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One billion people may get better health services by 2025: WHO says

A target of one billion additional people enjoying better health and well-being is likely to be met by 2025, driven primarily by improvements in air quality and access to water, sanitation and hygiene measures, according to the World Health Organization.

HQ Team

May 7, 2024: A target of one billion additional people enjoying better health and well-being is likely to be met by 2025, driven primarily by improvements in air quality and access to water, sanitation and hygiene measures, according to the World Health Organization.

About 30% of the nations are progressing in expanding universal health service coverage and offering financial security due to enhanced HIV service provision, according to a WHO report.

The Results Report 2023 of the WHO stated that in terms of emergency preparedness, while the coverage of vaccinations for high-priority pathogens has shown improvement compared to the disruptions caused by the COVID-19 pandemic in 2020–2021, it has not yet reached the levels seen before the pandemic.

“The world is off track to reach most of the triple billion targets and the health-related Sustainable Development Goals,” said Dr Tedros Adhanom Ghebreyesus, WHO Director-General.

Additional investment

“However, with concrete and concerted action to accelerate progress, we could still achieve a substantial subset of them. We aim to invest even more resources where they matter most—at the country level—while ensuring sustainable and flexible financing to support our mission.”

The world’s first malaria vaccine, RTS,S/AS01, was administered to more than two million children in Ghana, Kenya, and Malawi during the biennium, reducing mortality by 13% among children eligible for vaccination. WHO’s prequalification of a second vaccine, R21/Matrix-M, is expected to further boost malaria control efforts.

Fourteen countries eliminated at least one neglected tropical disease from 2022–2023. Bangladesh eliminated two of them, according to the report.

The first-ever all-oral treatment regimens for multidrug-resistant tuberculosis were made available in 2022, allowing the highest number of people with tuberculosis to get treatment since monitoring began almost 30 years ago.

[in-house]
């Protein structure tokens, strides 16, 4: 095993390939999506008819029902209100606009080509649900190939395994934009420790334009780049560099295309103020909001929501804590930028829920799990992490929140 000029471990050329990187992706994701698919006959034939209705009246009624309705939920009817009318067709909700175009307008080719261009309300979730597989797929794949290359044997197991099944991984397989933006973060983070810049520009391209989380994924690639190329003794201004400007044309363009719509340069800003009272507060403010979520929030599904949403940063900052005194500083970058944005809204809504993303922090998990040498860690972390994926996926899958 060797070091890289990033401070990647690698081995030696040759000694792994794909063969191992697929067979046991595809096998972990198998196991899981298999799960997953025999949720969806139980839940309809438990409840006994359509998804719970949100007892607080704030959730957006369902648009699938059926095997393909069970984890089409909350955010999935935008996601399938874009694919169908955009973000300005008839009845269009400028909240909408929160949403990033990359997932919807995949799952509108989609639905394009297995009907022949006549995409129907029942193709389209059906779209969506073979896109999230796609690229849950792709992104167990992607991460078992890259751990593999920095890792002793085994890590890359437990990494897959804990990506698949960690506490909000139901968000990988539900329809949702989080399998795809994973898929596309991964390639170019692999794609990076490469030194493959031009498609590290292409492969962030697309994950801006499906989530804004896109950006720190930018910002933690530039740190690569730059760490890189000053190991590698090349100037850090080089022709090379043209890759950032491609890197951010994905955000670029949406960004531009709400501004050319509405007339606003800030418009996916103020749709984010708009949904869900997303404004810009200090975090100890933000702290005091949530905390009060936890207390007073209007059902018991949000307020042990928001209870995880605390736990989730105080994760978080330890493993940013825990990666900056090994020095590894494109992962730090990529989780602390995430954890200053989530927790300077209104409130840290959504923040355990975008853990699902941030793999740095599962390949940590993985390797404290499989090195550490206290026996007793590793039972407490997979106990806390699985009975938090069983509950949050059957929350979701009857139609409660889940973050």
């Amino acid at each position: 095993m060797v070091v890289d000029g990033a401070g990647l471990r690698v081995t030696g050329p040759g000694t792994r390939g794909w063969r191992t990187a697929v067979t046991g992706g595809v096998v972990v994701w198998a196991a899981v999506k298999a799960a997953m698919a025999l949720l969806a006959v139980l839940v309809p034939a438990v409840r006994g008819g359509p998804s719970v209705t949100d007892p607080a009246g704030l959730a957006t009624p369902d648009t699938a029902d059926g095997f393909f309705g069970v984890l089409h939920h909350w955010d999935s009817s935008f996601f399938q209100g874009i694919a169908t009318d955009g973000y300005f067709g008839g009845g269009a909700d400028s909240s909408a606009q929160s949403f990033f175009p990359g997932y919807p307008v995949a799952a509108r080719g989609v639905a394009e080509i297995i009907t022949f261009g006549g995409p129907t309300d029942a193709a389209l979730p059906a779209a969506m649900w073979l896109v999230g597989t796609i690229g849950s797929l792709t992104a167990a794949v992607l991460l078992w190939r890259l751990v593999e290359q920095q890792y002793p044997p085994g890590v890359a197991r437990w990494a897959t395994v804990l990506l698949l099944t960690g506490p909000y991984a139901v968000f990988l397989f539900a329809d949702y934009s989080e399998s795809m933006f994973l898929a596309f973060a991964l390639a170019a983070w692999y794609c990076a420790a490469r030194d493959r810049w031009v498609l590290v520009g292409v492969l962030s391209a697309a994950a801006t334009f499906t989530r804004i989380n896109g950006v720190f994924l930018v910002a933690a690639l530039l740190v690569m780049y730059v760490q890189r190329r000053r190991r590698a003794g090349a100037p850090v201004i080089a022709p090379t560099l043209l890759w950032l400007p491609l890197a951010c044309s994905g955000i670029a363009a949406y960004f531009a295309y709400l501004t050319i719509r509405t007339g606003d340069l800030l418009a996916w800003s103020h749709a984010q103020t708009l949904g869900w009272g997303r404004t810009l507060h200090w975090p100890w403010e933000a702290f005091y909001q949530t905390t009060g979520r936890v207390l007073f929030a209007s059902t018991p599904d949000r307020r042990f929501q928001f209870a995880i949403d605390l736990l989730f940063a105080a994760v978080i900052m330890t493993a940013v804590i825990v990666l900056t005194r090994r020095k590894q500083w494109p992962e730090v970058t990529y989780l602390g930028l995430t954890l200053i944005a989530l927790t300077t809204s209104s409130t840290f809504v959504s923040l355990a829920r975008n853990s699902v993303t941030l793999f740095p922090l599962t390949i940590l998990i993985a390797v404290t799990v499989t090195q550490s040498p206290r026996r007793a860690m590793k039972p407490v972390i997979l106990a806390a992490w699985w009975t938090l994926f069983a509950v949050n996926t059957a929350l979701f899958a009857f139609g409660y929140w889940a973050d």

REPLACE initiative

The report will be released ahead of the 2024 Seventy-seventh World Health Assembly, which runs from 27 May – 1 June 2024. WHO’s revised Programme Budget for 2022–2023 was $6726.1 million.

With 96% of WHO country offices providing 174 country reports on achievements, the report shows some progress towards 46 targets and highlights some challenges.

WHO’s REPLACE initiative, which aims to eliminate industrially-produced trans-fatty acids from the food supply, an additional 13 countries implemented best-practice policies, bringing the total to 53 countries.

More than 75% of people living with HIV are receiving antiretroviral therapy, with most achieving viral suppression — meaning they cannot infect others.

Tobacco use falls

Tobacco use is declining in 150 countries, 56 of which are on track to achieve the global target of reducing tobacco use by 2025.

An additional 29 countries developed multi-sectoral national action plans on antimicrobial resistance during the biennium 2022–2023, bringing the total to 178 countries.

Twenty-five countries have introduced the human papillomavirus vaccine to eliminate cervical cancer, bringing the total to 58 that have introduced the vaccine since WHO launched the initiative in 2020.

  At the same time, the report acknowledged significant disparities in health outcomes, disruptions caused by the COVID-19 pandemic, and that persistent health workforce shortages require investments in education and employment.

As an element of sustainable financing, the Investment Round, which WHO will unveil soon will secure resources for WHO’s core work for the next four years starting 2025.

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